In the recent decision of Patricia Gendreau v Toronto Standard Condominium Corporation No. 1438, the Condominium Authority Tribunal (CAT) has provided further comments on a condominium’s document disclosure obligations.
In this case, the owner requested both core and non-core records under section 55(3) of the Condominium Act, 1998. The Corporation delivered the core records. But then informed the owner that the non-core records would only be provided after they had been reviewed and redacted by the Corporation’s lawyer, the costs of which the owner would have to pay.
The owner challenged the Corporation’s decision on the basis that the review and redaction was unnecessary, and accordingly any associated costs were unreasonable.
For various reasons, the Corporation argued that it had a statutory and implied duty to review and redact all the records. In this case, the Corporation wanted its lawyers to complete the review (at the owner’s cost) given that the Corporation was concerned the owner planned to use the records to support future litigation. Although we note that the CAT concluded there was no evidence to suggest this owner was contemplating litigation.
What is a Condominium’s Duty to Review and Redact Records?
Ultimately, the CAT confirmed that the Personal Information Protection and Electronic Documents Act (PIPEDA) (which is designed to protect personal information from disclosure in private organizations) does not provide a basis for condominiums to redact personal information from records requested under section 55(3) of the Condominium Act.
However, a similar requirement designed to protect certain information, including personal information, exists under section 55(4) and 55(6) of the Condominium Act. The CAT confirmed that these two sections work together to prevent the disclosure of certain information in the following ways:
- Records relating to the Corporation’s employees cannot be disclosed, except for employment contracts which can be disclosed (and which typically do not contain personal information about the employee);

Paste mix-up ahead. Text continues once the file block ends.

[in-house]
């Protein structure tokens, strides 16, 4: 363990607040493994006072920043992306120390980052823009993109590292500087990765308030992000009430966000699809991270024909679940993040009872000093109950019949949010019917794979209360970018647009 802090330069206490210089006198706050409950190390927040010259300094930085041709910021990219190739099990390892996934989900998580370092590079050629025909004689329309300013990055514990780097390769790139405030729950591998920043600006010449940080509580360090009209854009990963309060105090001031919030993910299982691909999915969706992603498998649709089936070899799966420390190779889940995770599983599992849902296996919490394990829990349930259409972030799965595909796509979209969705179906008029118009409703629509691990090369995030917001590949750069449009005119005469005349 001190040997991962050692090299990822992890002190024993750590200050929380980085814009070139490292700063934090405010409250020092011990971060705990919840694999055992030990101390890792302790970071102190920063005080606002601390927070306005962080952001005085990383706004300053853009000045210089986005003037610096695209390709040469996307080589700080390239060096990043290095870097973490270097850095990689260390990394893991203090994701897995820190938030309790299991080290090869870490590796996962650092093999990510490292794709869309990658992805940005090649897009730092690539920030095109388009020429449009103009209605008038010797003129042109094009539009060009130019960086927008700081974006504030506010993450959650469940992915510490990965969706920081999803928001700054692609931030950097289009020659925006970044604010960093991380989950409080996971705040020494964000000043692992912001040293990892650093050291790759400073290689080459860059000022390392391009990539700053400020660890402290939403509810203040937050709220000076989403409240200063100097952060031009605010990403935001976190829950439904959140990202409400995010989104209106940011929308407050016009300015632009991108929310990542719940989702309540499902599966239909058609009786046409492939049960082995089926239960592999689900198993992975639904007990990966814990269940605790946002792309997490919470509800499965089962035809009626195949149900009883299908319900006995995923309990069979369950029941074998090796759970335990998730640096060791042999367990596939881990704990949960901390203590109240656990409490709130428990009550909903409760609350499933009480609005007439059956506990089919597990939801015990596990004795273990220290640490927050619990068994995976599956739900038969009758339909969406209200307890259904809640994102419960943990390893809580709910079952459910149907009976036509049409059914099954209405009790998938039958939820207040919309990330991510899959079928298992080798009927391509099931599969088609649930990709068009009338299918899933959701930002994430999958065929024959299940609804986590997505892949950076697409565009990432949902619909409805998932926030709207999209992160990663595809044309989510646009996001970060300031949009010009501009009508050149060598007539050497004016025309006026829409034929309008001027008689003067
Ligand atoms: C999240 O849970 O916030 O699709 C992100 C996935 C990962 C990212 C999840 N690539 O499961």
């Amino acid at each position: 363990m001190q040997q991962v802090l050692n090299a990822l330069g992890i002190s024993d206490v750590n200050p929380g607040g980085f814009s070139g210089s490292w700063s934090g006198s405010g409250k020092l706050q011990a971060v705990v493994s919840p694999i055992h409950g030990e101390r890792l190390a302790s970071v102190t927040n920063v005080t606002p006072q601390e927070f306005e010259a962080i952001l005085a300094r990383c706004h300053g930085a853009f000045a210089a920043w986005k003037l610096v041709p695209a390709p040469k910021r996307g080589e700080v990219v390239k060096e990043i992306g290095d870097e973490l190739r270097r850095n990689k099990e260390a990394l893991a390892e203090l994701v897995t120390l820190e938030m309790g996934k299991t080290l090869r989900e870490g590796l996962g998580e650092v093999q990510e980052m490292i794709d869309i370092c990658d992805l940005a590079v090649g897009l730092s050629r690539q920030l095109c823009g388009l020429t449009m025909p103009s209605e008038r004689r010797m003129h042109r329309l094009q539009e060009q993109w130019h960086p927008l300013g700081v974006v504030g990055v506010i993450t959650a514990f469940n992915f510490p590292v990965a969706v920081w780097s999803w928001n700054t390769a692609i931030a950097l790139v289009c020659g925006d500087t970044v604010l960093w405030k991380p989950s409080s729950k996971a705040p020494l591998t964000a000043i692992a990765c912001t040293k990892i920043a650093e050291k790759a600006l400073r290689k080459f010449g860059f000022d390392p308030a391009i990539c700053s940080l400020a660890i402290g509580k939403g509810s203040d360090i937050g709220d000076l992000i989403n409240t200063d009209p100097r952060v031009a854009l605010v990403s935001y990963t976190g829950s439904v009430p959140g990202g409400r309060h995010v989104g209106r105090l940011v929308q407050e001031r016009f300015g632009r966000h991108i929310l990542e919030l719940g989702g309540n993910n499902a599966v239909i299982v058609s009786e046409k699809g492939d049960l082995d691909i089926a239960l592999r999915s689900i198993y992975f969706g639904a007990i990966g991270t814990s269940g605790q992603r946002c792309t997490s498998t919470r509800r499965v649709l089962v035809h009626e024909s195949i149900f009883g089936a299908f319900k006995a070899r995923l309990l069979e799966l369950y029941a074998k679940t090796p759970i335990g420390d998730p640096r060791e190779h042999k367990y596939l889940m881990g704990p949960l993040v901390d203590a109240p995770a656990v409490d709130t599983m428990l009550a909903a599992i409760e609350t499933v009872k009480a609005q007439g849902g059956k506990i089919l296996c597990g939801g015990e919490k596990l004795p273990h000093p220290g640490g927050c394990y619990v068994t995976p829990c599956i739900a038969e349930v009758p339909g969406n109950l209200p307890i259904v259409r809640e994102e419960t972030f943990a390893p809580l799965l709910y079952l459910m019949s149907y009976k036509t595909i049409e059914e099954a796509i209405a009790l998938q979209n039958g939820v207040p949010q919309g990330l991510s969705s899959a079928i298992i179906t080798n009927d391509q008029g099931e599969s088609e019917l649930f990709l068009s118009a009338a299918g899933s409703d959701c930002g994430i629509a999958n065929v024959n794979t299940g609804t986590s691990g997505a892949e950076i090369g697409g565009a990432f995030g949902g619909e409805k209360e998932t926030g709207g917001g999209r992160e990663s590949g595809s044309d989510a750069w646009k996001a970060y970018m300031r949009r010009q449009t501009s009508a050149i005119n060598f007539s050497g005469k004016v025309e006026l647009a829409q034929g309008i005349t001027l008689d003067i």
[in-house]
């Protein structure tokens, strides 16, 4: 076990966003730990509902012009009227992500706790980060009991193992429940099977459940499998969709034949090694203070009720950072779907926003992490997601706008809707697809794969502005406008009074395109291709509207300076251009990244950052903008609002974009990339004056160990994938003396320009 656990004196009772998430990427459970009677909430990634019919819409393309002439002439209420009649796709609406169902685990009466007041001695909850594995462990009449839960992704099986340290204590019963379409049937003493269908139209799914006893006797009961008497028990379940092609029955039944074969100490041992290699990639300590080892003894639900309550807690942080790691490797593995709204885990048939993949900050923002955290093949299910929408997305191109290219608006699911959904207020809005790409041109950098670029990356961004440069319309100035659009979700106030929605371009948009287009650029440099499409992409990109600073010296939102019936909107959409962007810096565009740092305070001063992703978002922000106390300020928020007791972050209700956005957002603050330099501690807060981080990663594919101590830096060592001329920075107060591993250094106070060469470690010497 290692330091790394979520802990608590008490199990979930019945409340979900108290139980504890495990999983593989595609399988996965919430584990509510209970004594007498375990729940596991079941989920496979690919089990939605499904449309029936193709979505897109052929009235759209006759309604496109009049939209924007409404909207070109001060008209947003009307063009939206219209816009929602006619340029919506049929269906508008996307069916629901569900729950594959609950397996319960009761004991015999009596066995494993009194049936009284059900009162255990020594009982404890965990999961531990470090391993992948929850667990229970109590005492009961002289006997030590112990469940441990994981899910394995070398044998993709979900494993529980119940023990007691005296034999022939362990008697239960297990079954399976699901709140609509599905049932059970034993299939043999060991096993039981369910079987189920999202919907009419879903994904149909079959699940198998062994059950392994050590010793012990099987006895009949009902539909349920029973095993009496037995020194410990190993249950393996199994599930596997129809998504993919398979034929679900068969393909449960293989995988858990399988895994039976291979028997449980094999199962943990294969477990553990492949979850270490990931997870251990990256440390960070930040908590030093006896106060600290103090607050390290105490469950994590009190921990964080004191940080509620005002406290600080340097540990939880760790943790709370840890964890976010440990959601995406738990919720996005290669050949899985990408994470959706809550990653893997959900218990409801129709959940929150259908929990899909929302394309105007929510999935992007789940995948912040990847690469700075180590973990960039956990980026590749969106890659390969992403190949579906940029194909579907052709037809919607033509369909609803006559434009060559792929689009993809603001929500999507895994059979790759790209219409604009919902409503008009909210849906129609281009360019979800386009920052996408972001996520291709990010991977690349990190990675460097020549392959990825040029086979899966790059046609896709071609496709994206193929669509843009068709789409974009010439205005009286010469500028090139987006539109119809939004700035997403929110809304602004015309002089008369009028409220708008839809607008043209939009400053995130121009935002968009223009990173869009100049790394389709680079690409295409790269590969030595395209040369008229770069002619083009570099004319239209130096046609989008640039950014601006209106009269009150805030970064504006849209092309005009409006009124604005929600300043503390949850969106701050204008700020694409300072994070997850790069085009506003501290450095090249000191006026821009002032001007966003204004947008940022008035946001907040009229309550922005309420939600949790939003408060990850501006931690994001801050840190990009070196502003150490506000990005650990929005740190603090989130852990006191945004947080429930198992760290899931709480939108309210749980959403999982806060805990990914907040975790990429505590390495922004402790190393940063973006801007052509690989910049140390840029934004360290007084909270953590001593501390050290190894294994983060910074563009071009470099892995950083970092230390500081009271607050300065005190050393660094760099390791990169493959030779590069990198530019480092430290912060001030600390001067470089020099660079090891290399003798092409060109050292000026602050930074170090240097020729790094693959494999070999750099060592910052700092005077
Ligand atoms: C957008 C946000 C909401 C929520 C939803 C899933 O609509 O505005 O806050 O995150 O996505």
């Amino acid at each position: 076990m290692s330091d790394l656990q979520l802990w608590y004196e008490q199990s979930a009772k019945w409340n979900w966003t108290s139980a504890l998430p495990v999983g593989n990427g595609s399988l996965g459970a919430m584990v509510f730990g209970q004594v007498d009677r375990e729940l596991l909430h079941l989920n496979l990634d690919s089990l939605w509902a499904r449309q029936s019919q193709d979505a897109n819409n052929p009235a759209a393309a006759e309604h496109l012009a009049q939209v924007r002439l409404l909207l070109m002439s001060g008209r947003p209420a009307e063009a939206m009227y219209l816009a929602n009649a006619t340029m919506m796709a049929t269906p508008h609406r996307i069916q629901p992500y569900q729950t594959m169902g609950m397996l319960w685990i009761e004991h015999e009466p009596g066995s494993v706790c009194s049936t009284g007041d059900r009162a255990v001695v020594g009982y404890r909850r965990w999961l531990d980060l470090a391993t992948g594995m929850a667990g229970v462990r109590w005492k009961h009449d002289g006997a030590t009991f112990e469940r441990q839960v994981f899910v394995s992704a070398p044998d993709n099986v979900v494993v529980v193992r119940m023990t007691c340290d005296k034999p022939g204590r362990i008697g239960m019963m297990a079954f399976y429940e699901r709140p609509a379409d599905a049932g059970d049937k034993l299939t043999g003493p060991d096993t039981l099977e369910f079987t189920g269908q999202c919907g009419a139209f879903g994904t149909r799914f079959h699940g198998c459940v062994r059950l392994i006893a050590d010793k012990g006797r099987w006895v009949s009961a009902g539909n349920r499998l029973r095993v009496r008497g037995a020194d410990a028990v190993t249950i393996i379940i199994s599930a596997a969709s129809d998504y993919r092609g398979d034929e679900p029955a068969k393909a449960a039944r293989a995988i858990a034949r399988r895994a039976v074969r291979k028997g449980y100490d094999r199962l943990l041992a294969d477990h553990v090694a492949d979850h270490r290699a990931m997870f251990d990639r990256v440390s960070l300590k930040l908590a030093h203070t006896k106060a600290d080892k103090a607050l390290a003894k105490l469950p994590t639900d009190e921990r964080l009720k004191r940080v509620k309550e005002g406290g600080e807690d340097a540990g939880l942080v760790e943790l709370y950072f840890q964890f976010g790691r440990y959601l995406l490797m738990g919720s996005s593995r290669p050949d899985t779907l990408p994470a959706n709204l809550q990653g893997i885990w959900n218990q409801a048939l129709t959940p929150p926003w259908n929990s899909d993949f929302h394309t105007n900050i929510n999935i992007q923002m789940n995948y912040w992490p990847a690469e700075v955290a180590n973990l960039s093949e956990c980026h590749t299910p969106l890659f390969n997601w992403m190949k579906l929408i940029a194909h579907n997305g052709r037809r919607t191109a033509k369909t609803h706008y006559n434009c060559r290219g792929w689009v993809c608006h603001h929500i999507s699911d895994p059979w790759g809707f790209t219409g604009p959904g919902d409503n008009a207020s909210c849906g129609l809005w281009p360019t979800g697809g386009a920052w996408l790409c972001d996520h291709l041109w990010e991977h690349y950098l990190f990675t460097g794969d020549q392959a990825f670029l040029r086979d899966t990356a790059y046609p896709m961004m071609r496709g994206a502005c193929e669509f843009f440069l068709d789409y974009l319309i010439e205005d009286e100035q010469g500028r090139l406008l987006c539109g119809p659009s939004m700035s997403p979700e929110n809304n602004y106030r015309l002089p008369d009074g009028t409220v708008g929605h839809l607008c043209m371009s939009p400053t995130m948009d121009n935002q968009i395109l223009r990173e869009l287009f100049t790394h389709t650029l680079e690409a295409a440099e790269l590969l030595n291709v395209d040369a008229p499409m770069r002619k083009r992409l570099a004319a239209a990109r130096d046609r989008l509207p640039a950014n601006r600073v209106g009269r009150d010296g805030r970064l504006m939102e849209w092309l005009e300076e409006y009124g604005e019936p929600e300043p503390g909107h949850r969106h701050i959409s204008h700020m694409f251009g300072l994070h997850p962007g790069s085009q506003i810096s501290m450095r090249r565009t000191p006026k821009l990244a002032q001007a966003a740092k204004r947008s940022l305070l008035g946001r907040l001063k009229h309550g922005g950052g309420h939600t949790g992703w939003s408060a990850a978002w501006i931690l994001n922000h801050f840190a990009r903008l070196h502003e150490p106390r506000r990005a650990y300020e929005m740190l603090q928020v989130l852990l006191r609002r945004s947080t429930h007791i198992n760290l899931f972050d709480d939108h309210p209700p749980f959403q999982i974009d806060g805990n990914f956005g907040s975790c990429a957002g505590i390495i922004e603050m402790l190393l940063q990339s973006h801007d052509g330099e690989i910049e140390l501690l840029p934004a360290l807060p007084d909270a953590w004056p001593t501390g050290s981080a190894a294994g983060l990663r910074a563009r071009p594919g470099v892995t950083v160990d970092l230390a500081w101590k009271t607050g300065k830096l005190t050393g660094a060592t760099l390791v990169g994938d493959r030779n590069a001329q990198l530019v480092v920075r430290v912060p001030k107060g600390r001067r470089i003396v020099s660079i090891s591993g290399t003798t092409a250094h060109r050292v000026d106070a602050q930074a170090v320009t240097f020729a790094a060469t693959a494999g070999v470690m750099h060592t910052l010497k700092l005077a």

- Records relating to actual, or contemplated, litigation or insurance investigations cannot be disclosed unless the board chooses to waive this right, in which case the records can be disclosed;
- Records relating to unit owners, cannot be disclosed unless the unit owner information is redacted (for example redacting unit owner information from board meeting minutes where the minutes must be disclosed); and
- The prescribed records set out at section 13.11(2) of the General Regulation to the Condominium Act cannot be disclosed, except in the circumstances listed in that section.
While the Condominium Act creates this duty to protect against the disclosure of certain information, the CAT confirmed that this does not mean every non-core document must be reviewed for possible redaction in order to meet this duty. Boards must use their judgement to assess whether the contents of a record will require it to be reviewed for redaction. And in some cases, the nature of the document will likely confirm that no redaction is required. But this will depend on the specific circumstances of each record request. For example, in this case, the CAT found that there was no reason to require a review, particularly a legal review charged back to the owner, of the following documents:
- Past Budgets (which had already been disclosed at AGMs);
- Contracts between the condominium and certain contractors (i.e. cleaners, property manager, security service, and contracts related to software packages used by the condominium);
- Employee’s contracts; and
- The condominium’s insurance policies.
Having concluded that the nature of the documents confirmed they did not require redaction, the CAT went on to conclude that it would not be reasonable to impose a cost to have the Corporation’s lawyers review the documents. That said, the CAT was careful to reiterate that it is certainly within the Board’s discretion to refer any record requests to its lawyers for review and response – this is well within the Board’s discretion.
However, the cost to do so can only be charged back to the owner requesting the records in certain circumstances. If there is no clear reason to justify a lawyer’s review under section 55(4) of the Condominium Act, or the nature and content of the document suggests it does not require redaction, then the condominium is not likely in a position to charge back the cost of the legal review to process the record request.
The bottom line is that Boards are being faced with increasing numbers of record requests. And it is certainly within the Board’s discretion to refer those requests to legal counsel for review. However, the cost to do so can only likely be charged back to the owner where it is obvious the documents require redaction because of the nature of their content and because they fall under one of the protected categories under section 55(4) of the Condominium Act. Otherwise, the cost to do so is likely one the Corporation must absorb as a cost of doing business.